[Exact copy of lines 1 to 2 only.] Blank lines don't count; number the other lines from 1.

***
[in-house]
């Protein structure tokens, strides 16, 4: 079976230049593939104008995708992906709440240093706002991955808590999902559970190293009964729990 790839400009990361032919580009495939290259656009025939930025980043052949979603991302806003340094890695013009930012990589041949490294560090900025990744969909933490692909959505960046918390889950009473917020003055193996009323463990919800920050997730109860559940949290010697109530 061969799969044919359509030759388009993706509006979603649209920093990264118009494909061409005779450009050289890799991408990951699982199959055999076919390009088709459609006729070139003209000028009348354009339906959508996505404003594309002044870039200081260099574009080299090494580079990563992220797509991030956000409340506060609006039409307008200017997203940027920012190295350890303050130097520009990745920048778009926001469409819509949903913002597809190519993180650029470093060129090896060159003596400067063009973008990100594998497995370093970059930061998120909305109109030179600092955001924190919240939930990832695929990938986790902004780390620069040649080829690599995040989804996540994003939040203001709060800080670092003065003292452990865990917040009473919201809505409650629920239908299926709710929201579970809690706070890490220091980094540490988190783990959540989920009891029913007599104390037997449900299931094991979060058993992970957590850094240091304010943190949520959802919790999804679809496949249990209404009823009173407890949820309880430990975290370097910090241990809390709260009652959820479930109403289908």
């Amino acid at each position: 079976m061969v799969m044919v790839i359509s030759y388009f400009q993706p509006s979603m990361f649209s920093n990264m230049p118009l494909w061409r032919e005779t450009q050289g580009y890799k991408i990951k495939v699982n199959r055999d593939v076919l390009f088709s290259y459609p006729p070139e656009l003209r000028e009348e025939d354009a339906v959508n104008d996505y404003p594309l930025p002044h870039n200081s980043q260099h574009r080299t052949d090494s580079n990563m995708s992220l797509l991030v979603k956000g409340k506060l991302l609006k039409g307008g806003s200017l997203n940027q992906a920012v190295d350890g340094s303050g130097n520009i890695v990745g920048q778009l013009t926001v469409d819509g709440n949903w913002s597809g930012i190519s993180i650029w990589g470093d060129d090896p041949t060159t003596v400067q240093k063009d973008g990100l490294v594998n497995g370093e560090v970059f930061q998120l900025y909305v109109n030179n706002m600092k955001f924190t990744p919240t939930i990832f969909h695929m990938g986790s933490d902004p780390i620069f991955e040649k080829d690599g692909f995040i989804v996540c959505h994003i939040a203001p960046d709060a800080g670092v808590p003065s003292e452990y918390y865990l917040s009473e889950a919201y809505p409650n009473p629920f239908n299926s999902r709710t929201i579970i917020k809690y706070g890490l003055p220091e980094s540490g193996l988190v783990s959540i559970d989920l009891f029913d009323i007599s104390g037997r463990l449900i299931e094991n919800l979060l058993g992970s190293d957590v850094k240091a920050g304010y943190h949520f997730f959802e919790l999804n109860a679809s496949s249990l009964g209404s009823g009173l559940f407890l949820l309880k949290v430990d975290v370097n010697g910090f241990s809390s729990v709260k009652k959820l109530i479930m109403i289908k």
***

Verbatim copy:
[in-house]
């Protein structure tokens, strides 16, 4: 079976230049593939104008995708992906709440240093706002991955808590999902559970190293009964729990 790839400009990361032919580009495939290259656009025939930025980043052949979603991302806003340094890695013009930012990589041949490294560090900025990744969909933490692909959505960046918390889950009473917020003055193996009323463990919800920050997730109860559940949290010697109530 061969799969044919359509030759388009993706509006979603649209920093990264118009494909061409005779450009050289890799991408990951699982199959055999076919390009088709459609006729070139003209000028009348354009339906959508996505404003594309002044870039200081260099574009080299090494580079990563992220797509991030956000409340506060609006039409307008200017997203940027920012190295350890303050130097520009990745920048778009926001469409819509949903913002597809190519993180650029470093060129090896060159003596400067063009973008990100594998497995370093970059930061998120909305109109030179600092955001924190919240939930990832695929990938986790902004780390620069040649080829690599995040989804996540994003939040203001709060800080670092003065003292452990865990917040009473919201809505409650629920239908299926709710929201579970809690706070890490220091980094540490988190783990959540989920009891029913007599104390037997449900299931094991979060058993992970957590850094240091304010943190949520959802919790999804679809496949249990209404009823009173407890949820309880430990975290370097910090241990809390709260009652959820479930109403289908």